Nano "Cluster Bomb" Could Fight Cancer, Extend Lives
As boomers get older, we tend to worry more about the Big C--and unfortunately, those fears are justified. As this 2007 article from the scientific journal Nature details, scientists have discovered that the biological processes of cancer and aging, while different and separate, are woven from similar molecular threads.
But maybe we don't have to be so fatalistic: A breakthrough announced this week by scientists at Israel's Tel Aviv University holds out the possibility of dramatically improving the chances of surviving many types of cancers that have been difficult to treat.
Dan Peer, a nanotechnologist and cell and immunology expert, and Rimona Margalit, a professor in the university's biochemistry and molecular biology department, have invented an incredibly tiny--think molecular scale--device that enters the body and directly attacks cancer cells without damaging the healthy cells around them or affecting the rest of the body. The device could spare cancer patients the unpleasant, often-debilitating ordeal of undergoing full-body chemotherapy and also may provide a vastly more efficient way to deliver anti-cancer drugs.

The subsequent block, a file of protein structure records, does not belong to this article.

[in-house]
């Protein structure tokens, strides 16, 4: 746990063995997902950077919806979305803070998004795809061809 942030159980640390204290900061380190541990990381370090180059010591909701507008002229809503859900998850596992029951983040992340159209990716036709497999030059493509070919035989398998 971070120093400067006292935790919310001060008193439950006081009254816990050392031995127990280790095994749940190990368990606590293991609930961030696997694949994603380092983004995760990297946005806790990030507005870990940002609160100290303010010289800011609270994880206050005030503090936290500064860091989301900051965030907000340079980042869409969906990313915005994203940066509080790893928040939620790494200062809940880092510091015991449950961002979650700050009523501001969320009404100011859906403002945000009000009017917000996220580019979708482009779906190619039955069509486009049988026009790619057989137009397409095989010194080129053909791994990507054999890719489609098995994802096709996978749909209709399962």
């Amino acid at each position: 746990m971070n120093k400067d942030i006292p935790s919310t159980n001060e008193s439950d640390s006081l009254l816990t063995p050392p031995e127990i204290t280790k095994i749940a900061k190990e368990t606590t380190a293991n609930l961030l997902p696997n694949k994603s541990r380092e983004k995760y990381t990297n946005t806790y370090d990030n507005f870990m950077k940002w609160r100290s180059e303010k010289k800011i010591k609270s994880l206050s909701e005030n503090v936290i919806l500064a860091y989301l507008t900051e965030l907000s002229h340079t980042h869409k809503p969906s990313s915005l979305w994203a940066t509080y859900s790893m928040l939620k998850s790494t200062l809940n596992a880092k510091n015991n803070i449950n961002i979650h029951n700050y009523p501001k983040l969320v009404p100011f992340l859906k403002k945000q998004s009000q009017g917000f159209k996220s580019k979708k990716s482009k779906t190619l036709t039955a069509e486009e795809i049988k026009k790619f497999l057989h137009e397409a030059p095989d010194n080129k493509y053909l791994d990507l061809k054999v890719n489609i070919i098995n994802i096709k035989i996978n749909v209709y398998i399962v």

Peer likens the new nanotechnology treatment to a "cluster bomb," a type of munitions that release smaller bomblets when a target is reached. As Peer explains, the outer coating of the nanodevice is fashioned from a sugar molecule that tricks cancer cell receptors into letting it in.
"When the nanovehicle interacts with the receptor on the cancerous cells, the receptor undergoes a structural change and the chemotherapy payload is released directly into the cancer cell," Peer says. He envisions the treatment being used to fight a wide range of cancers, including blood, lung, pancreatic and brain cancers.
After the device does its job, it would decompose. Because it is made of organic materials, it would pose little risk to cancer patients, making treatment much safer, the scientists say.
Peer and Margalit are working with a U.S. company, ORUUS Pharma, which has licensed the technology, according to a university news release. Peer says he expects clinical trials to begin within two years.
In the meantime, for some things that you can do to alter the cancer odds in your favor, look at this National Institutes of Health web page.
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